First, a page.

Eduardsen is largely credited with starting the modern Copenhagen cocktail craze, but we soon find out that he was followed by a steady stream of hip British bartenders, and that the Danes soon took note as well. Now you can find elderflower liqueur everywhere in Copenhagen. Thank God.
SCORE: 8/10 carry-ons (minus points for a slight lack of diversity; the vast majority of stories were focused on Europe)
I like Janis Cooke Neuman–she’s one of, if not the, best travel-food writers out there at the moment, in my opinion. And I love Healdsburg, a well-designed burb of Sonoma that’s equal parts country charm and wine snob. But I hate it when stories claim that something is “new” or “up and coming” when it’s just not. I suppose there are people who would consider a five-year-old trend “new,” but I think LA Times readers can be given more credit than that.
In this week’s travel section, the paper ran a feature on the “new” foodie scene in Healdsburg, a once sleepy little town in wine country. It’s a great idea, except that Healdsburg has been heralded as a foodie destination since about 2005. In fact, the LA Times itself mentioned the town’s blossoming food scene as part of a larger article on Sonoma county restaurants in June 2005.
To be fair, it could have been an editor or an underling charged with headline writing who introduced the error. In the actual meat of the piece, it’s clear that Neuman is writing not about a new trend, but about enjoying the best of an established food scene. “These days, when I come to Healdsburg for a weekend of wine tasting, I bring my bike (amazing how a little riding works up an appetite) and a game plan, honed over five years of thorough research,” she writes. ” I still don’t get to try everything, but I do come close.”
What follows is a pretty straightforward, ho-hum round-up of good restaurants in Healdsburg.
The section includes two other service pieces–one focused on planning a budget RV vacation and the other a roundup of the best state fairs in the country–leaving only one spot for travel narrative, in the form of a first-person piece about kayaking around Crete. Thankfully, it’s a great story and an easy read, most notably when writer Heidi Fuller-Love is describing a scene that all urbanites on vacation can relate to:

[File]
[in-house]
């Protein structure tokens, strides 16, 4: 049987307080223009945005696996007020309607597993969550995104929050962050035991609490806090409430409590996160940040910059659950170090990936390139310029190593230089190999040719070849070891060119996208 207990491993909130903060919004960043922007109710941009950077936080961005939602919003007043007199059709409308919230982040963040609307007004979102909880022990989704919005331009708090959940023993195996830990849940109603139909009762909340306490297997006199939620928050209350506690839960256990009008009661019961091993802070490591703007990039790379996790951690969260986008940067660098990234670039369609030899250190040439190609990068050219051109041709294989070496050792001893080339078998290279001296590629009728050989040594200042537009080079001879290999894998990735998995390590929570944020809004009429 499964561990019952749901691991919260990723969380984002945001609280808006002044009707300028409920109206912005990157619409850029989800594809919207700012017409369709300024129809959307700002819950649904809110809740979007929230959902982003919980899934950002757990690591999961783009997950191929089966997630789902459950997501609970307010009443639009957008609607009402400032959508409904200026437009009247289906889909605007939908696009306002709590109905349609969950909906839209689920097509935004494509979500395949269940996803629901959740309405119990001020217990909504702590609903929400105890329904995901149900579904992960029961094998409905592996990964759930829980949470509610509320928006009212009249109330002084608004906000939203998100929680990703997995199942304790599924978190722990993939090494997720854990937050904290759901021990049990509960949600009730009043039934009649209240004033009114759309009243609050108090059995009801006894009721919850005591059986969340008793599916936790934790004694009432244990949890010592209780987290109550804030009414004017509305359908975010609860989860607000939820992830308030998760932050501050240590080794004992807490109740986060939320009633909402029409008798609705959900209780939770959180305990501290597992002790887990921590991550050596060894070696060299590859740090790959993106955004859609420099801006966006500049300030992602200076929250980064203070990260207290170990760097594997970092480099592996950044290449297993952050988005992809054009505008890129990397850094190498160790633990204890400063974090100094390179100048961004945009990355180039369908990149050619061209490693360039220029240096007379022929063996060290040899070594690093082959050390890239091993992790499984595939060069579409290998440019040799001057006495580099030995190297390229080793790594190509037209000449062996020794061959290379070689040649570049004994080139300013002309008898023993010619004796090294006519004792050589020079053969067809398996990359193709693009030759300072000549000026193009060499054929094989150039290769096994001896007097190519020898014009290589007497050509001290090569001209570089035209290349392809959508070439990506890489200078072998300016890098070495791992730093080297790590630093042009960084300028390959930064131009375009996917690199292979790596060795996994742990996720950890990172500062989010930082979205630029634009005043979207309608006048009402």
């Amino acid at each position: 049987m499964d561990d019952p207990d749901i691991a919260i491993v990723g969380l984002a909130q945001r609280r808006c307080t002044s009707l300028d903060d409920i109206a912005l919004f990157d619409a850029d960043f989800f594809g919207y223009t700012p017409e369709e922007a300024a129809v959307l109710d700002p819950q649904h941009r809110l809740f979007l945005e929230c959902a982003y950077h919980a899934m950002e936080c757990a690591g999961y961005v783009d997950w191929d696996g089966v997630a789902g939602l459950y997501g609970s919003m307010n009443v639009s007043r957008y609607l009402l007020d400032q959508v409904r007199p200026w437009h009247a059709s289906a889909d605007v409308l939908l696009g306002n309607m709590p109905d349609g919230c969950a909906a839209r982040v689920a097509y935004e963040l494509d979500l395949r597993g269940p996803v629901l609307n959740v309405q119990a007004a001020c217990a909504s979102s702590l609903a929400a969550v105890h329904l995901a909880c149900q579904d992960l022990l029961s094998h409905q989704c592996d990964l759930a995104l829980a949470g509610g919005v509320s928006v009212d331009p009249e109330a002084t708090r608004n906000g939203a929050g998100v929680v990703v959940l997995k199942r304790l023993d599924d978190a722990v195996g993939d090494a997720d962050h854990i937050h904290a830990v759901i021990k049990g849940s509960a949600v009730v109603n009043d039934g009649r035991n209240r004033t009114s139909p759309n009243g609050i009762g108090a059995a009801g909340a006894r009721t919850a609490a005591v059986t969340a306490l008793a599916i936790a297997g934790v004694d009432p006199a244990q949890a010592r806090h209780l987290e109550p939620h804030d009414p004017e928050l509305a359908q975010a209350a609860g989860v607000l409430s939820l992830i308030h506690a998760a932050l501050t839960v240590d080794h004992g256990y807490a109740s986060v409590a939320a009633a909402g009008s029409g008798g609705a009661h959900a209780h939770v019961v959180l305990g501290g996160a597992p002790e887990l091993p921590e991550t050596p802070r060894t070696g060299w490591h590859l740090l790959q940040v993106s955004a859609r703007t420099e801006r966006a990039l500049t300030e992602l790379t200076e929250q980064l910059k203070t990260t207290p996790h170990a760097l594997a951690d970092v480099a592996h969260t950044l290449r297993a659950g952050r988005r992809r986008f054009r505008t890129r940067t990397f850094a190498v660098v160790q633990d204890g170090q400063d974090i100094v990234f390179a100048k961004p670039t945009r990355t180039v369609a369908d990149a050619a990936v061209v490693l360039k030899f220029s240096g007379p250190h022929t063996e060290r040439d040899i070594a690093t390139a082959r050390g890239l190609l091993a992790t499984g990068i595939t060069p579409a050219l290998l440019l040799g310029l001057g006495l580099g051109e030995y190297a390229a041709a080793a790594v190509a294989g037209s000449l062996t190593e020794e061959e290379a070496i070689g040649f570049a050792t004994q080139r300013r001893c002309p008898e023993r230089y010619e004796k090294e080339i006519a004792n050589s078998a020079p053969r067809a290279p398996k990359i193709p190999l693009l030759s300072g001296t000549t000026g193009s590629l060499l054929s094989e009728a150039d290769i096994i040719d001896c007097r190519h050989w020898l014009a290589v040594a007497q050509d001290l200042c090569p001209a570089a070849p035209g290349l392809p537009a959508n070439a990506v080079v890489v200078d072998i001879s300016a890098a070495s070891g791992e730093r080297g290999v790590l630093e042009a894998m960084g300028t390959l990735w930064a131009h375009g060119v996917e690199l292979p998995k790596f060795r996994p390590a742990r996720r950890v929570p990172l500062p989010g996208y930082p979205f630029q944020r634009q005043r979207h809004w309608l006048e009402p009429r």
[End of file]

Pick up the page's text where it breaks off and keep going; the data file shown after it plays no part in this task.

That night I drowse uneasily, fazed by the lack of orange street lights and rattled by strips of eucalyptus bark dragging ghostly toenails along the beach. The next morning I’m awakened by someone throwing sand at the tent. Staggering out to pick a fight, I come face to face with my adversary: the wind.
SCORE: 5/10 carry-ons (minus points for lack of narrative stories, and for that Healdsburg thing, which Istill find irritating)
Before reading this week’s Washington Post travel section, I would never, not in a million years, have thought I’d enjoy reading a story about a highway. Nancy Trejos brought me around with her excellent piece on the Blue Ridge Parkway, a road that spans 469 miles, connecting Great Smoky Mountains National Park in North Carolina to the Shenandoah National Park in Virginia. Trejos begins telling the story of the road through the eyes of a woman who is just five years older than it, and has lived by the parkway her entire life.
Ellen is 80 now, only five years older than the parkway itself,” Trejos writes. “Her father was a park warden, and her brothers were parkway maintenance workers. She has waited tables at Bluffs Lodge for 61 years, and she’d like to keep doing so for many more. “It’s the closest thing to heaven there is,” she told me, pointing to an old picture of the parkway hanging above a table of diners digging into country ham and buckwheat pancakes.